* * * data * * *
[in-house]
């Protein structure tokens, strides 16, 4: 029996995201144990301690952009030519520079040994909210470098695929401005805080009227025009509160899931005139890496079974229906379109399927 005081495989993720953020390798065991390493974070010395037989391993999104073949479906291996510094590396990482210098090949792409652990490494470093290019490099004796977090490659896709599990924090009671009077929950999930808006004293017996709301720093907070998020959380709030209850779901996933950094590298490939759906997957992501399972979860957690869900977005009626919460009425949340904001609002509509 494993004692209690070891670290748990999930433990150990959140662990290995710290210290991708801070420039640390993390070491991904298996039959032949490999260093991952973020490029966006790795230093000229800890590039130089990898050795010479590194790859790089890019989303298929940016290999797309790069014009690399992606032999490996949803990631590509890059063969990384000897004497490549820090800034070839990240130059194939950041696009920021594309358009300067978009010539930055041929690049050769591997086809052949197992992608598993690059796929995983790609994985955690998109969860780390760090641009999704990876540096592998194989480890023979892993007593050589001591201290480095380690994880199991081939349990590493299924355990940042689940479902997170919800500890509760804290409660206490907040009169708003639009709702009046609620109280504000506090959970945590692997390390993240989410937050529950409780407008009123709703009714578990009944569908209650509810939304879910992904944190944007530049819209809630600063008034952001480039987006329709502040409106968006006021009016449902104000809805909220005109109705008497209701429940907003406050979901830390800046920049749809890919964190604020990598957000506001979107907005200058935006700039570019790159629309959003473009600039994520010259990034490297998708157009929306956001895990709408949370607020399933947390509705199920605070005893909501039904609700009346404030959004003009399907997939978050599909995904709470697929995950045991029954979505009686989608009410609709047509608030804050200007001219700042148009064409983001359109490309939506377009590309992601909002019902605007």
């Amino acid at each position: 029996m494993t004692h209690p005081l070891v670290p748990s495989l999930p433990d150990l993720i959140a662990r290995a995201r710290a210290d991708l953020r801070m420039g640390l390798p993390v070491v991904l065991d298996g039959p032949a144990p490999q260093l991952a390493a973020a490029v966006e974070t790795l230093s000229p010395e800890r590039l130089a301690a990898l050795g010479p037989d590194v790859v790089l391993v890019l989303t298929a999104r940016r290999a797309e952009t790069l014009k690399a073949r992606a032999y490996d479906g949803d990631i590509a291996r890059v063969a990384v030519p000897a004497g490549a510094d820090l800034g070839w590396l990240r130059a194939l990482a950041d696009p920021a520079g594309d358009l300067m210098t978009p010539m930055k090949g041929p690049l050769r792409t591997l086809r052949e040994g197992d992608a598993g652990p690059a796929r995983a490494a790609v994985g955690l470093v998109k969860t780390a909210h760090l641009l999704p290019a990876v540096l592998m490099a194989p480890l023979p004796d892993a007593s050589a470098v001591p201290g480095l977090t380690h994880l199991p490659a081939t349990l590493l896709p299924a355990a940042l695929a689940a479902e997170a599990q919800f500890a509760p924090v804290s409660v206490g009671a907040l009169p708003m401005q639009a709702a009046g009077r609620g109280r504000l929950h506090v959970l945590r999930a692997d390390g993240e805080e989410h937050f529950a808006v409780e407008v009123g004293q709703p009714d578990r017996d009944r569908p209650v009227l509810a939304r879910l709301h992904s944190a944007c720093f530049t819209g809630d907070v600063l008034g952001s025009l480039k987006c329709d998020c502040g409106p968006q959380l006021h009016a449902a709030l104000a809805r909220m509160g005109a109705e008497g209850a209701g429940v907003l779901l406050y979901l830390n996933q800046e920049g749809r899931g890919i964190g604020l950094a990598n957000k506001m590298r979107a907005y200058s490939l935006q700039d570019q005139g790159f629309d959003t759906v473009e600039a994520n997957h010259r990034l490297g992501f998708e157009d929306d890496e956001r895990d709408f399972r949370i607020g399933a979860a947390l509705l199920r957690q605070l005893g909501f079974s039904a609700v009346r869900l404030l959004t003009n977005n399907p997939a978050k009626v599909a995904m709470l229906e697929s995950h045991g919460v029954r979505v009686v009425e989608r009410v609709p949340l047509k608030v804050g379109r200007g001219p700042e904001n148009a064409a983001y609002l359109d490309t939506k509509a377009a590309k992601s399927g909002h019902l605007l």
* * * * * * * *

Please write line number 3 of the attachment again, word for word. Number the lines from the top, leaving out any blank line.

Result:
């Amino acid at each position: 029996m494993t004692h209690p005081l070891v670290p748990s495989l999930p433990d150990l993720i959140a662990r290995a995201r710290a210290d991708l953020r801070m420039g640390l390798p993390v070491v991904l065991d298996g039959p032949a144990p490999q260093l991952a390493a973020a490029v966006e974070t790795l230093s000229p010395e800890r590039l130089a301690a990898l050795g010479p037989d590194v790859v790089l391993v890019l989303t298929a999104r940016r290999a797309e952009t790069l014009k690399a073949r992606a032999y490996d479906g949803d990631i590509a291996r890059v063969a990384v030519p000897a004497g490549a510094d820090l800034g070839w590396l990240r130059a194939l990482a950041d696009p920021a520079g594309d358009l300067m210098t978009p010539m930055k090949g041929p690049l050769r792409t591997l086809r052949e040994g197992d992608a598993g652990p690059a796929r995983a490494a790609v994985g955690l470093v998109k969860t780390a909210h760090l641009l999704p290019a990876v540096l592998m490099a194989p480890l023979p004796d892993a007593s050589a470098v001591p201290g480095l977090t380690h994880l199991p490659a081939t349990l590493l896709p299924a355990a940042l695929a689940a479902e997170a599990q919800f500890a509760p924090v804290s409660v206490g009671a907040l009169p708003m401005q639009a709702a009046g009077r609620g109280r504000l929950h506090v959970l945590r999930a692997d390390g993240e805080e989410h937050f529950a808006v409780e407008v009123g004293q709703p009714d578990r017996d009944r569908p209650v009227l509810a939304r879910l709301h992904s944190a944007c720093f530049t819209g809630d907070v600063l008034g952001s025009l480039k987006c329709d998020c502040g409106p968006q959380l006021h009016a449902a709030l104000a809805r909220m509160g005109a109705e008497g209850a209701g429940v907003l779901l406050y979901l830390n996933q800046e920049g749809r899931g890919i964190g604020l950094a990598n957000k506001m590298r979107a907005y200058s490939l935006q700039d570019q005139g790159f629309d959003t759906v473009e600039a994520n997957h010259r990034l490297g992501f998708e157009d929306d890496e956001r895990d709408f399972r949370i607020g399933a979860a947390l509705l199920r957690q605070l005893g909501f079974s039904a609700v009346r869900l404030l959004t003009n977005n399907p997939a978050k009626v599909a995904m709470l229906e697929s995950h045991g919460v029954r979505v009686v009425e989608r009410v609709p949340l047509k608030v804050g379109r200007g001219p700042e904001n148009a064409a983001y609002l359109d490309t939506k509509a377009a590309k992601s399927g909002h019902l605007l």